There aren’t too many positive stories that emerged from the Covid lockdowns, but there is no denying they contributed directly to Australian superstar portrait artist Polly Borland shifting her practice in a radical new direction.

Borland, who lives in Los Angeles, was in Australia in 2020 exhibiting with the Adelaide Biennale when she and her filmmaker husband John Hillcoat (The Proposition and The Road) decided to holiday in Byron Bay. As luck would have it, the lockdowns came into effect and they found themselves happily stranded in the Northern Rivers. There she met Dan Tobin, co-owner of Urban Art Projects (UAP), the Brisbane foundry that oversees production of Lindy Lee’s highly sought-after sculptures, among others.

A couple of weeks later Borland drove to the foundry to meet with Tobin, in the hope he could develop a large double-sided frame for the lenticular prints she’d been working on.

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“We never talked about the frame,” Borland tells Broadsheet. “I walked in and Dan said, ‘We want to make sculpture with you’, [noting] I’d been making sculpture and photographing them for years. He said, ‘We want to take the sculpture out of the photographs and put it into the real world.’ And that’s how the whole thing happened.”

From this partnership Borland went on to develop her newest series of compelling, surreal sculptures, which form part of Blob Out, her upcoming exhibition at Sullivan & Strumpf Sydney.

It is a bold new direction for Borland, who made a name for herself as a fashion and portrait photographer, most famously shooting the late Queen Elizabeth II, alongside former world leaders Donald Trump and Silvio Berlusconi, and more recently White Lotus star Jennifer Coolidge and her friend Nick Cave. But since 2020 and meeting Tobin, Borland has shifted her focus to sculpture, displaying her seven-foot-high aluminium sculpture Bod at this year’s Marfa Invitational art fair in the Texan desert, and two resin sculptures in Melbourne earlier this year.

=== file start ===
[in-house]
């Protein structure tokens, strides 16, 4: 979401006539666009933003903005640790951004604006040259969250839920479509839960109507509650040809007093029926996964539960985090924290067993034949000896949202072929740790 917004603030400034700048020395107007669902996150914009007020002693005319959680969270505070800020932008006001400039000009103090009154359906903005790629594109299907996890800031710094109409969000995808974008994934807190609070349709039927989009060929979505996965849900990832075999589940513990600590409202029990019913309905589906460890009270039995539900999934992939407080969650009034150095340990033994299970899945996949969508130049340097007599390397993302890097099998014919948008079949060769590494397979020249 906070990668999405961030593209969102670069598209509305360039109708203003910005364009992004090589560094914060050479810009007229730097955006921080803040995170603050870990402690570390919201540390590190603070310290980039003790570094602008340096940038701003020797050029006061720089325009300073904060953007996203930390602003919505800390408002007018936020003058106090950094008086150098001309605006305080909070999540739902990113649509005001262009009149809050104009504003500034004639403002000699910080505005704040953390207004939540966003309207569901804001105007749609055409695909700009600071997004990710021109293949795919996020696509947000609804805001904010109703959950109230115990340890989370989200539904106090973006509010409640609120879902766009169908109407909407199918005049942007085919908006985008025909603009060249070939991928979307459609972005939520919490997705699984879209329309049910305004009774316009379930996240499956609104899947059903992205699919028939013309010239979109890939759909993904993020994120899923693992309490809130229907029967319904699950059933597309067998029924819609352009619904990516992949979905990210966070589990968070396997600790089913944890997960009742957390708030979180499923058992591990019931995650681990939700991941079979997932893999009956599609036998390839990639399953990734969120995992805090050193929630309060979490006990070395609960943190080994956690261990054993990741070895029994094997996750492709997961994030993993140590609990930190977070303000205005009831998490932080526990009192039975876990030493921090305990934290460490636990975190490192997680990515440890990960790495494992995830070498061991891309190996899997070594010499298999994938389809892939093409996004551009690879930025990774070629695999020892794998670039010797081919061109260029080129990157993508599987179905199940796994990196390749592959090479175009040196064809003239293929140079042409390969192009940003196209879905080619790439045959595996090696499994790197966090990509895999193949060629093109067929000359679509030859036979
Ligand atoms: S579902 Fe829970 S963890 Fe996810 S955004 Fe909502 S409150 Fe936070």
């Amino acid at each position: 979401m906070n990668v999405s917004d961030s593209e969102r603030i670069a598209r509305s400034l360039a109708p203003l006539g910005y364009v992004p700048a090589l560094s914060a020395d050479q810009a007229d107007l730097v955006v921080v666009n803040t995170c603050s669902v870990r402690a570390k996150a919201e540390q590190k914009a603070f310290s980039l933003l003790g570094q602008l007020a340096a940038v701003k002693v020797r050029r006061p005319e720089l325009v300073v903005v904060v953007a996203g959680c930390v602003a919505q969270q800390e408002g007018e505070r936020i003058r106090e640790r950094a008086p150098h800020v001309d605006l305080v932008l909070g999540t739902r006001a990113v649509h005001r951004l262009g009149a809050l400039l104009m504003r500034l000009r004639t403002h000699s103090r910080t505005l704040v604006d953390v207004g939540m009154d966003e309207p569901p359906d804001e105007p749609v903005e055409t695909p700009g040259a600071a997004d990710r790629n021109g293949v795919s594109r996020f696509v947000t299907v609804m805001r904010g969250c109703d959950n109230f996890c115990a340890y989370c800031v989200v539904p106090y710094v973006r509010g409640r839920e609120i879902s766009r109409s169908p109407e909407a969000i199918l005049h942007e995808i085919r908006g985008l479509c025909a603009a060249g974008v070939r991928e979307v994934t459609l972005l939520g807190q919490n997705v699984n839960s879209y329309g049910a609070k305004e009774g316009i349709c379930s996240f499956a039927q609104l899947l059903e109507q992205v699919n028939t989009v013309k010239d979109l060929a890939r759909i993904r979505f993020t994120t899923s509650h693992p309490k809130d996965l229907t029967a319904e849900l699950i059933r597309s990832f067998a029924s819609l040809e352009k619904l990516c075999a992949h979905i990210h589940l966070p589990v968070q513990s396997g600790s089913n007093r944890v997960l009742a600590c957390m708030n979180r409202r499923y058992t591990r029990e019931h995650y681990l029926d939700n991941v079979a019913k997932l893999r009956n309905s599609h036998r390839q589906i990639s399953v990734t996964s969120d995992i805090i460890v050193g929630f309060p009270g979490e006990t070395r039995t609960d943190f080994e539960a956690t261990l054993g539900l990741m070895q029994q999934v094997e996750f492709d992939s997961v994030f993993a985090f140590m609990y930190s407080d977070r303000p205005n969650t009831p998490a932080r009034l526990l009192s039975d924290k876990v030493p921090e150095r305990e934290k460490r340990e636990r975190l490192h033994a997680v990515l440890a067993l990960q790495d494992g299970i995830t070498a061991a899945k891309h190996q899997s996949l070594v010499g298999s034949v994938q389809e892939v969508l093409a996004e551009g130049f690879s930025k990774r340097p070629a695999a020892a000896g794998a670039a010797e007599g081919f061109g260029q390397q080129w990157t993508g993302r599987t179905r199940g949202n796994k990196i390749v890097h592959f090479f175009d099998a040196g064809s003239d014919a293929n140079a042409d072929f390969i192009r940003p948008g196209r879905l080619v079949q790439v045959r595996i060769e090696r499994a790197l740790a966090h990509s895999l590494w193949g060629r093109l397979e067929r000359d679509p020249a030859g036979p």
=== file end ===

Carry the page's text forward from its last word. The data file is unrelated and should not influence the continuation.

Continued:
One of Australia’s most seminal contemporary artists, Borland was born in Melbourne and studied photography at Prahran College, quickly making a name for herself shooting for Australian Vogue, among others, before moving to London with Hillcoat in the 1980s, and relocating to Los Angeles in 2011.

Borland branched out into more provocative, unsettling work such as The Babies, a 2001 portrait series depicting men who like to dress as babies; Bunny, in 2008, featuring Game of Thrones actor Gwendoline Christie upending the Playboy stereotype; Nudie, a series of nudes shot as self-portraits on her iPhone; and more recently her large-scale Morph photography series that sees humans stuffed into stockings and morphing into bulbous, barely recognisable shapes.

The sculptures for Blob Out evolved from a series of residencies at various foundries including UAP, another at upstate New York and yet another in LA, where she was introduced to a 3D scanner who helps create the Marvel costumes, “a real young tech head, lovely”, who helped her realise her Blob Out sculptures.

“Each sculpture comes from a living organism, then I create the sculpture,” says Borland, who creates costumes on a live model before scanning the costume, 3D-printing it, building a mould around the 3D print then casting it, in this case in painted aluminium.

The result is childlike, human yet not, and surreal. “My sculptures are very similar to my photos in that you have to really look at them to figure out what’s going on. They look like they’re soft yet they’re hard, they’re kind of claustrophobic yet there’s humour,” Borland says. “Most of my work is about the human condition and as I’ve gone on my visual language has become more abstracted. For me the bottom line is the existential angst of being alive, what it is to be alive. There’s something very earthly and human about the sculptures but also something very otherworldly.”

Blob Out also features a series of new lenticular photographic prints that also require the viewer to contemplate what they’re seeing. “There’s a visual sleight of hand that entices people to figure things out.”

While she hasn’t ruled out more straight photographic portraiture Borland has a conflicted relationship with Her Majesty, The Queen, Elizabeth II (Gold) from 2001, given her knowledge now of the ongoing, and what she describes as unforgivable destruction wrought on First Nations Australians through British colonisation.

Would she accept the commission today, given hindsight? “Well I photographed Trump,” she says. “My role as a photographer in those situations is to bear witness, it is a record. The power of the portrait has multiple usages. Did I know exactly what I was doing then? No I didn’t. Would I do it again? I probably would but I probably wouldn’t be asked!”

Her own print of that particular portrait hangs defiantly in her toilet. “I just feel we all have to wake up,” she says.

Polly Borland’s Blob Out is on display at Sullivan & Strumpf Sydney November 16– December 16. A companion exhibition, Tasmania painter Marion Abraham’s My Candle Burns at Both Ends, will be displayed at the same time.